Global Economics

A Chinese Dissident's Messy Departure From NYU


Chinese activist lawyer Chen

Photograph by Saul Loeb/AFP via Getty Images

Chinese activist lawyer Chen

The partnership between Chinese dissident Chen Guangcheng and New York University has come to a messy end. A year after NYU offered the blind, self-taught lawyer a way out of China, Chen and the university are parting ways, and he isn’t happy with how he has been treated. In a statement, Chen says NYU—which later this year will open a new campus in Shanghai—was on the receiving end of “great, unrelenting pressure” from the Chinese government to force him out.

The professor who helped arrange a Greenwich Village refuge for Chen in New York last year is having none of that. Chen’s accusation is “all nonsense,” Jerome Cohen told Foreign Policy in an interview (log-in required). “No one has given one fact [to show that] Chen has been restricted or not done much at NYU.” As the leading China legal expert in the U.S., Cohen has a long history of working with Chinese dissidents and says his university has been “extraordinarily generous” to Chen and his wife over the past year, something Chen should have kept in mind before denouncing NYU for limiting him to a one-year fellowship. “You shouldn’t bite the hand that feeds you,” Cohen said. “If I had seen a basis for [NYU restricting Chen] at all, I would have been the first to raise the alarm.”

Chen needs better advisers. In his statement, the brave dissident who stood up to the Chinese government is diminished by petty complaints about not getting a chance to meet NYU President John Sexton. The Chens “have always wanted to thank the president of NYU in person,” the statement said. “Regrettably, to date, we still have not had the chance to meet him. Although NYU has arranged many of our activities, to date, it has not arranged a meeting for us with the president. Therefore, I can only show my gratitude to him in this way.”

Sexton, one of the most controversial university presidents in the U.S., surely has endured much worse. He has taken a lot of flack for his strategy to turn NYU into a global school, with campuses not just in New York but in Abu Dhabi and Shanghai, and the expansion in the university’s Greenwich Village campus has faced long-running opposition from faculty and local residents. Sexton lost two no-confidence votes last month, bringing to four the number of rejections he has received from NYU professors displeased with his leadership.

Given those embarrassments, Sexton should be able to cope with the latest snub from Chen. The most significant part of the dissident’s statement, though, is the suggestion that NYU is not alone in feeling the heat coming from Beijing. “The work of the Chinese Communists within academic circles in the United States is far greater than what people imagine, and some scholars have no option but to hold themselves back,” Chen said. “Academic independence and academic freedom in the United States are being greatly threatened by a totalitarian regime.”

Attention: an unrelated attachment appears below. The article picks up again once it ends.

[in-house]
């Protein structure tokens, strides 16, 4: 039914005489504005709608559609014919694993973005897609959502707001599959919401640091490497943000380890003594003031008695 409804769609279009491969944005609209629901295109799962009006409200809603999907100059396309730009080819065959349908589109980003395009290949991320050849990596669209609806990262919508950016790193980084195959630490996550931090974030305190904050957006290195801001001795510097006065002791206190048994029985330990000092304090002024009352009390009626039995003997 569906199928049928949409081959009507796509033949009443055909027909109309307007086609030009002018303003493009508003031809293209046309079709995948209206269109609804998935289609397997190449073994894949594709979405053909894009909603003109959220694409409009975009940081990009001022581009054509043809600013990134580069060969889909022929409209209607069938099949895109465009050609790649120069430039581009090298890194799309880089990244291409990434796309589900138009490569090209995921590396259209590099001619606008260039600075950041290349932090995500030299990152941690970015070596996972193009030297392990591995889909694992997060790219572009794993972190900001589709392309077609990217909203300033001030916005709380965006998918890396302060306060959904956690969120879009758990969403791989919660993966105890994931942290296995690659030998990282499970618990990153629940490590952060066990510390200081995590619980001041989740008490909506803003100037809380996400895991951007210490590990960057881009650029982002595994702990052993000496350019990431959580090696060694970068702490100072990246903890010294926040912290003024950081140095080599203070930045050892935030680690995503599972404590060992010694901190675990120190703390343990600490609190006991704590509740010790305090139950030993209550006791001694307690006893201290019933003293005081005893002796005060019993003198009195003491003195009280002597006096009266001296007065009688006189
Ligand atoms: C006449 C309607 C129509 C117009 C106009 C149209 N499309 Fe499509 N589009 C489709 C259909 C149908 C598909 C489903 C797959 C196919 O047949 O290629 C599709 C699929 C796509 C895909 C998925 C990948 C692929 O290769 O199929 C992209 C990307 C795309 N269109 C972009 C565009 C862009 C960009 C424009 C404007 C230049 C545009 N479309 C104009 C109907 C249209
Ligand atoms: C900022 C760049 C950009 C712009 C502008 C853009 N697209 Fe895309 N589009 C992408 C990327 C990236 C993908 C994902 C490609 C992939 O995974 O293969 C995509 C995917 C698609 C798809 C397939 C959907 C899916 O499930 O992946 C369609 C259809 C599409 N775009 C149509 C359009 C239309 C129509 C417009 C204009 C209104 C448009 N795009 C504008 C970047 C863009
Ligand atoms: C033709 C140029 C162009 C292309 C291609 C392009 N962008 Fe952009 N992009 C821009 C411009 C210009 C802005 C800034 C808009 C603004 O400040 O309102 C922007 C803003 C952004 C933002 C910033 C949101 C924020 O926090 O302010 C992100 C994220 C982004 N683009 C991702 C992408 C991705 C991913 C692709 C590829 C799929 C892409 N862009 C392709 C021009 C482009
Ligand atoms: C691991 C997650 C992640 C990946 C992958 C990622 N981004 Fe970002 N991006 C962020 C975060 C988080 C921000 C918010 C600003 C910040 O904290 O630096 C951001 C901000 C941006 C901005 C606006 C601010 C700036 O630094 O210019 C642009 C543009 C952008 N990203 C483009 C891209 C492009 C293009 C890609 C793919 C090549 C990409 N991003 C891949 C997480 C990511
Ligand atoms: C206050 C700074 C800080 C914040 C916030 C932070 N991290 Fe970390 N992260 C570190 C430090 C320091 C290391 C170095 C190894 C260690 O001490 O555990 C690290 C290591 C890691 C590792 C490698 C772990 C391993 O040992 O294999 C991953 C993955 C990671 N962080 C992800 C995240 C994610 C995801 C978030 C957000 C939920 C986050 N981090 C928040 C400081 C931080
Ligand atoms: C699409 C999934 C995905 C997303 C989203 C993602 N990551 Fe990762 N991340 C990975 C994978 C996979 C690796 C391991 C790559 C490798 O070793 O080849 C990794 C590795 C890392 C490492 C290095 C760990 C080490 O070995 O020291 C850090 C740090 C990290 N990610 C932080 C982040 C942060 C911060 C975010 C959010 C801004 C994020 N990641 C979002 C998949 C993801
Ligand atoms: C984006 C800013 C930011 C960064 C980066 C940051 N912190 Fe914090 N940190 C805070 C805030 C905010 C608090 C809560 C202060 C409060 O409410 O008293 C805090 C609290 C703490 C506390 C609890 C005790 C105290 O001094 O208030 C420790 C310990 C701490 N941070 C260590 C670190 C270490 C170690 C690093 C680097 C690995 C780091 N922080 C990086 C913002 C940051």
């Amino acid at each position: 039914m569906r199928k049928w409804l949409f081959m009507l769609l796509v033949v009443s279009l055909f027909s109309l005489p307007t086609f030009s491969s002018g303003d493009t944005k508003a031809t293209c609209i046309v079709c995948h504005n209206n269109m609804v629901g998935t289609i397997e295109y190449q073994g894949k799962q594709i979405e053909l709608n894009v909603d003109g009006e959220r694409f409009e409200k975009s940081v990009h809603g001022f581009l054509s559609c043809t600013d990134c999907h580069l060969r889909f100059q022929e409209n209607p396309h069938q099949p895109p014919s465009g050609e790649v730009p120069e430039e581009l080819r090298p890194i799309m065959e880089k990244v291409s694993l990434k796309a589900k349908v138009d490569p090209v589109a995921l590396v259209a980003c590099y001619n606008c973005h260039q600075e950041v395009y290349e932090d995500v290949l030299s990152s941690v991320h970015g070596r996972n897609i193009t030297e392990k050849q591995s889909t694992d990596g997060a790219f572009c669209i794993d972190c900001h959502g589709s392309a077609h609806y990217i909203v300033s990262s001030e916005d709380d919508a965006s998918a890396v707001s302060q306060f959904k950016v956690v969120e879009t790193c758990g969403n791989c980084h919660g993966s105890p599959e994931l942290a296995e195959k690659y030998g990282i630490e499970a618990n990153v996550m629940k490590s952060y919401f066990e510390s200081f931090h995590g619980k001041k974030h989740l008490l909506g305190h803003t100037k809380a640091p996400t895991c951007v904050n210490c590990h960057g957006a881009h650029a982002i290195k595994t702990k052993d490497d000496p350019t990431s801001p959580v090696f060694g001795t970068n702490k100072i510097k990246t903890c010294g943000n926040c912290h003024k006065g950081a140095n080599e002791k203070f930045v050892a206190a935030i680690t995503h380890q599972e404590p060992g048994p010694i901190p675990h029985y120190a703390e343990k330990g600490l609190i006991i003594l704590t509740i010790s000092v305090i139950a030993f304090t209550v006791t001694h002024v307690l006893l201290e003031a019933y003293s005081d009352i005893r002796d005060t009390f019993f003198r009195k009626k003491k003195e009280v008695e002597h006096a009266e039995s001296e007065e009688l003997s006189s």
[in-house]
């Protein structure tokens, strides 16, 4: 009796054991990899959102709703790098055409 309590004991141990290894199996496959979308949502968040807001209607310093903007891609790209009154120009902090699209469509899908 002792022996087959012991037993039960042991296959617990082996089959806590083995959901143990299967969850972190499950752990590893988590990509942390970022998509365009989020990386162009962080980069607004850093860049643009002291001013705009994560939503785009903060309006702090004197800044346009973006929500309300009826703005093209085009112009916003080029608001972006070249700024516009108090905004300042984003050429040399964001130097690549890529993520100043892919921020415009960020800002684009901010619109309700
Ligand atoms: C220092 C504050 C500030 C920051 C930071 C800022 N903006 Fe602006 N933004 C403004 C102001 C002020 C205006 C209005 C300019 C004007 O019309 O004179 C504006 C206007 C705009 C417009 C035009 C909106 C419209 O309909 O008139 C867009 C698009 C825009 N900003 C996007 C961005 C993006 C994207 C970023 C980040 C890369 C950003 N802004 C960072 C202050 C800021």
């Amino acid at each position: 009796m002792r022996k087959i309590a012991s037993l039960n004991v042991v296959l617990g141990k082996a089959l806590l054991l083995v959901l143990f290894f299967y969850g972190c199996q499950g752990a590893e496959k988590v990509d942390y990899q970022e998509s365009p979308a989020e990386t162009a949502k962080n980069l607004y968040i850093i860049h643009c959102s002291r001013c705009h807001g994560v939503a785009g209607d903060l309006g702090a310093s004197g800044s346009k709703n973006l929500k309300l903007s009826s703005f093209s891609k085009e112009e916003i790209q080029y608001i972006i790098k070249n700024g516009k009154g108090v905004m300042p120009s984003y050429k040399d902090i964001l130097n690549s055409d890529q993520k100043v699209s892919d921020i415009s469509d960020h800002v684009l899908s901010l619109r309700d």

Greatly threatened? That’s a stretch, but Chen does have a point. As part of its “soft power” strategy to promote Chinese influence by increasing foreigners’ awareness of Chinese culture, China’s government has been offering funding to U.S. schools willing to host state-backed Confucius Institutes. There are over 70 of these centers in the U.S. Serving similar roles as the Alliance Française for French or the Goethe-Institut for German, the Confucius Institutes help satisfy the growing demand for Mandarin language education in the U.S.

But as my Bloomberg News colleagues wrote two years ago, the schools come with strings attached. “By peddling a product we want—namely Chinese language study—the Confucius Institutes bring the Chinese government into the American academy in powerful ways,” says Jonathan Lipman, a professor of Chinese history at Mount Holyoke College in South Hadley, Mass., who also sits on the China and Inner Asia Council of the Association for Asian Studies. “The general pattern is very clear,” Lipman says. “They can say, ‘We’ll give you this money, you’ll have a Chinese program, and nobody will talk about Tibet.’ In this economy, turning them down has real costs.”

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Einhorn is Asia regional editor in Bloomberg Businessweek’s Hong Kong bureau. Follow him on Twitter @BruceEinhorn.

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